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Progress Toward African Medicines Agency and Vaccine Manufacturing in Africa
David Mukanga
Bill and Melinda Gates Foundation

African Medicines Agency (AMA)


ince the minimum number of 15 ratifications by African Union (AU) countries was reached to establish the AMA in November 2021, the AU has stepped up efforts, through the African Union Commission and the African Union Development Agency, to prepare for the opening of the AMA Secretariat. They have developed a joint workplan, with elements including a continued push for further ratification by additional countries, developing an AMA roadmap for the first year and subsequent years, setting up AMA’s core activities and detailed procedures, and developing AMA business processes (including enterprise resource planning). They also agreed on the division of labor between their respective organizations and have started to engage with multiple partners around this workplan, including the European Medicines Agency (EMA), national regulators in Europe and elsewhere, and funding partners, among others, to explore how they can leverage others’ experiences in support of setting up the AMA. Formal assessment of the eight host country candidates has been completed, and the Executive Council of the AU will meet in July 2022 to decide on this host.

During the first meeting of the Conference of the States Parties (Ministers of Health from AMA-ratified countries) held in June 2022 in Addis Ababa, the African Union Commission reaffirmed its commitment to providing all necessary support toward the earliest operationalization of the AMA, and highlighted the importance of AMA operationalization to enhancing regional capacity to regulate medicines, medical products, and healthcare technology. The AU press release provides further details about this meeting.

Partnerships for African Vaccine Manufacturing (PAVM)

Following the supply chain constraints faced by Africa during the first two years of the COVID-19 pandemic and the initial access difficulties with COVID-19 vaccines, Africa’s heads of state and government decided that Africa should take its future into its own hands and established the PAVM with the goal of ensuring that 60% of vaccines consumed in Africa are produced on the continent by 2040.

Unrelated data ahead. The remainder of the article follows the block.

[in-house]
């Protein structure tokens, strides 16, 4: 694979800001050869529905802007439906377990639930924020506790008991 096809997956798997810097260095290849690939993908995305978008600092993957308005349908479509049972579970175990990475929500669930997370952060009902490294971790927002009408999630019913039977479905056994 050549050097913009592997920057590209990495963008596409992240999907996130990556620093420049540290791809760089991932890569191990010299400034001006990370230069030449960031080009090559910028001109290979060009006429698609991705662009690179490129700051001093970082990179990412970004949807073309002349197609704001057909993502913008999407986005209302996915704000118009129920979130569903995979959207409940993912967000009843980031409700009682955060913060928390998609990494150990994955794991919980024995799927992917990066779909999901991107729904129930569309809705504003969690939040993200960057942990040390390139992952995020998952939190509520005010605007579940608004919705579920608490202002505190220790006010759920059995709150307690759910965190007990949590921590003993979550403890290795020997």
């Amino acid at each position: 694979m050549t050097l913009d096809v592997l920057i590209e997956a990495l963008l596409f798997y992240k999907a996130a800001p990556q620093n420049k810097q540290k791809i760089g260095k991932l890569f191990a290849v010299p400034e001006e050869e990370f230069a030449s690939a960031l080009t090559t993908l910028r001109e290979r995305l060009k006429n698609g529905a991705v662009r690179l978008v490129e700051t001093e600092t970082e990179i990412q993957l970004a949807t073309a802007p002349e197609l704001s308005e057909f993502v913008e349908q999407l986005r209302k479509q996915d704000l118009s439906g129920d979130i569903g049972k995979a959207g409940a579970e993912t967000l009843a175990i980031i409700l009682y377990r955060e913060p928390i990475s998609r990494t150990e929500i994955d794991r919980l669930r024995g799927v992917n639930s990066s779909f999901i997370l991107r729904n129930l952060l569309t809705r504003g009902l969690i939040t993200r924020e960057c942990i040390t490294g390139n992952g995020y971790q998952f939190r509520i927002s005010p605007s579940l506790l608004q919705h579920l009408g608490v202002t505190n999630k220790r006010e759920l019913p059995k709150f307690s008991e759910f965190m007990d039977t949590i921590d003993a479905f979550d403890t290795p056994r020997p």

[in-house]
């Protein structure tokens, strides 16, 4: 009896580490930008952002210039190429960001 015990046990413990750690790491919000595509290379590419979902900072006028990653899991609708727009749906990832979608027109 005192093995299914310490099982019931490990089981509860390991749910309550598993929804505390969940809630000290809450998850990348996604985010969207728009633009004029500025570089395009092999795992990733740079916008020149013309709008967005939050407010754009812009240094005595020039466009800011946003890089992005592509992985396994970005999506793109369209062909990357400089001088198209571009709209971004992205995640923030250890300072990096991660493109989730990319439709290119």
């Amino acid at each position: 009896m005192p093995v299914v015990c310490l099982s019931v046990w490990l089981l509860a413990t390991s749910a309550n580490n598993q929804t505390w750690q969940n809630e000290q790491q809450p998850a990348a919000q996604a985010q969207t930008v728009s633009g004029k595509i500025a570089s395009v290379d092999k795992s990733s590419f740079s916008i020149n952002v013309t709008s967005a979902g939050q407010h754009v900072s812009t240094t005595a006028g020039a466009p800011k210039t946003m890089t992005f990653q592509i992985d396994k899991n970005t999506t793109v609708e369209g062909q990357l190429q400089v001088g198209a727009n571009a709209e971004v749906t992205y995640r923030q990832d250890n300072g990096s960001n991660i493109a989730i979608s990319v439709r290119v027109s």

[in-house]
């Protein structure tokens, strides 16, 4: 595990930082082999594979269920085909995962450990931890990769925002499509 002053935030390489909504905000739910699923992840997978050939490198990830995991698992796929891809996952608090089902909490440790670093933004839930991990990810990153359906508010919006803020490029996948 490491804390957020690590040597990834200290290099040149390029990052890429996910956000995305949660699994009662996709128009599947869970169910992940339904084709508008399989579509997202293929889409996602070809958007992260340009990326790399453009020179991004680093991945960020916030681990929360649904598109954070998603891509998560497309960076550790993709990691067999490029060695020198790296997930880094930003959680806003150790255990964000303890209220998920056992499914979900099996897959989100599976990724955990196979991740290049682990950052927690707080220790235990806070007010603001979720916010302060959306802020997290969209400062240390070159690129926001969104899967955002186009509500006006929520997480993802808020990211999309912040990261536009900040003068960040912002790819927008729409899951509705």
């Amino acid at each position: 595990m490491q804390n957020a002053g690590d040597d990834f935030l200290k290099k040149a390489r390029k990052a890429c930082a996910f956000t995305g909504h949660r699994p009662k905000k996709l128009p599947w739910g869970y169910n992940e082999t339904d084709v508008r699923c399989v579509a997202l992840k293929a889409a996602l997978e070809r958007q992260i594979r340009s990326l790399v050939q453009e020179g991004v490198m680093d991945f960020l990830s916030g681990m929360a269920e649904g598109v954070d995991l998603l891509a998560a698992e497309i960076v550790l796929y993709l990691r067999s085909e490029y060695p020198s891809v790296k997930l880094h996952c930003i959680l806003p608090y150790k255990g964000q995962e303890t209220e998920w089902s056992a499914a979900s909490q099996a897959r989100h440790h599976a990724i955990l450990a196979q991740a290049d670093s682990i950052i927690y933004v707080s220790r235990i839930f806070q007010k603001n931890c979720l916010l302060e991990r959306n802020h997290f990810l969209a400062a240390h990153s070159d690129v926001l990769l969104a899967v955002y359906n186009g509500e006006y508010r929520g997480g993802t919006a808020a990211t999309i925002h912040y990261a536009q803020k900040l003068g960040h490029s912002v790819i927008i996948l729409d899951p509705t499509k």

The Africa Centers for Disease Control and Prevention (Africa CDC) and African Union Development Agency (AUDA-NEPAD) have established a regulatory workstream to prepare regulatory capacity to oversee vaccine manufacturing within several African countries aspiring to start or to grow their vaccine manufacturing capacity.

Enabling African national regulatory agencies (NRAs) in these countries to achieve WHO certification for maturity level 3 (ML3, a stable, well-functioning, and integrated regulatory system) is essential for these manufacturing efforts to be successful. Without this WHO certification, these vaccines will not be eligible for WHO prequalification and will in turn be locked out of the United Nations/GAVI/COVAX market that supplies the largest share of vaccines consumed on the African continent.

NRAs achieving ML3 status is also important for AMA, as these countries with a high level of regulatory performance can offer this expertise to AMA. AMA will rely on the expertise and resources of NRAs when undertaking its procedures. To date, four national agencies have attained WHO ML3 certification (Ghana, Nigeria, and Tanzania for medicines and imported vaccines, and Egypt for vaccine production). South Africa has been assessed for WHO certification, and some sources indicate they are very close to achieving ML3 (vaccine-producing) status.

Finally, NRAs in the African countries aspiring to manufacture vaccines are also discussing how to best collaborate and rely on one another, especially in lot testing and release. These countries recognize that it will be cost prohibitive for each to try to set up its own full range capacity for all the vaccines produced within its territory, in addition to maintaining that capacity and competency over time. The idea of an African laboratory network for lot release has been introduced in these conversations. The success of this idea will go a long way toward positioning Africa as a common, well-coordinated regulatory network and a common market of 1.2 billion people, in congruence with the African Continental Free Trade Area.